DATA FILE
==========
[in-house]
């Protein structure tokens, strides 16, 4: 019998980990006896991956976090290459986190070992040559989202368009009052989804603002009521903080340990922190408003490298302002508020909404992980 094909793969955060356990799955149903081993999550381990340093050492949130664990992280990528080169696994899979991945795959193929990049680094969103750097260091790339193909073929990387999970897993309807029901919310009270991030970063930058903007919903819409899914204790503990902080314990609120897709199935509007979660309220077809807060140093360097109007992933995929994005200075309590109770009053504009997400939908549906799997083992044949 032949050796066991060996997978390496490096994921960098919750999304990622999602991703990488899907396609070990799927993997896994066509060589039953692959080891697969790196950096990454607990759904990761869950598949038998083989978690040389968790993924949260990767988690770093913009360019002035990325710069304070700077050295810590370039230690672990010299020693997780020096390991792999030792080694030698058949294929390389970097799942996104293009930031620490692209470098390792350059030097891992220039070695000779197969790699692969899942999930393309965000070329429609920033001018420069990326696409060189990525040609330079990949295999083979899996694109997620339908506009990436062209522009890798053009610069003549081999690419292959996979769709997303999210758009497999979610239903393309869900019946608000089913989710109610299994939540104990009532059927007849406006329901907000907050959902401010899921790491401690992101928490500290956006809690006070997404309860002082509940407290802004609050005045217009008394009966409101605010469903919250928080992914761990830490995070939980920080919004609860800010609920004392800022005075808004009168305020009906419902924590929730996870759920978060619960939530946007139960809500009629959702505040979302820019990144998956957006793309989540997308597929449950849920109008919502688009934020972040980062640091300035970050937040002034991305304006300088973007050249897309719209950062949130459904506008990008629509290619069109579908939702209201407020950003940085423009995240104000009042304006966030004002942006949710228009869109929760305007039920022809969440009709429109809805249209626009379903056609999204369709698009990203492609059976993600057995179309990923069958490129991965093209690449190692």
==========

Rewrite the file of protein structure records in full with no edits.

[in-house]
């Protein structure tokens, strides 16, 4: 019998980990006896991956976090290459986190070992040559989202368009009052989804603002009521903080340990922190408003490298302002508020909404992980 094909793969955060356990799955149903081993999550381990340093050492949130664990992280990528080169696994899979991945795959193929990049680094969103750097260091790339193909073929990387999970897993309807029901919310009270991030970063930058903007919903819409899914204790503990902080314990609120897709199935509007979660309220077809807060140093360097109007992933995929994005200075309590109770009053504009997400939908549906799997083992044949 032949050796066991060996997978390496490096994921960098919750999304990622999602991703990488899907396609070990799927993997896994066509060589039953692959080891697969790196950096990454607990759904990761869950598949038998083989978690040389968790993924949260990767988690770093913009360019002035990325710069304070700077050295810590370039230690672990010299020693997780020096390991792999030792080694030698058949294929390389970097799942996104293009930031620490692209470098390792350059030097891992220039070695000779197969790699692969899942999930393309965000070329429609920033001018420069990326696409060189990525040609330079990949295999083979899996694109997620339908506009990436062209522009890798053009610069003549081999690419292959996979769709997303999210758009497999979610239903393309869900019946608000089913989710109610299994939540104990009532059927007849406006329901907000907050959902401010899921790491401690992101928490500290956006809690006070997404309860002082509940407290802004609050005045217009008394009966409101605010469903919250928080992914761990830490995070939980920080919004609860800010609920004392800022005075808004009168305020009906419902924590929730996870759920978060619960939530946007139960809500009629959702505040979302820019990144998956957006793309989540997308597929449950849920109008919502688009934020972040980062640091300035970050937040002034991305304006300088973007050249897309719209950062949130459904506008990008629509290619069109579908939702209201407020950003940085423009995240104000009042304006966030004002942006949710228009869109929760305007039920022809969440009709429109809805249209626009379903056609999204369709698009990203492609059976993600057995179309990923069958490129991965093209690449190692």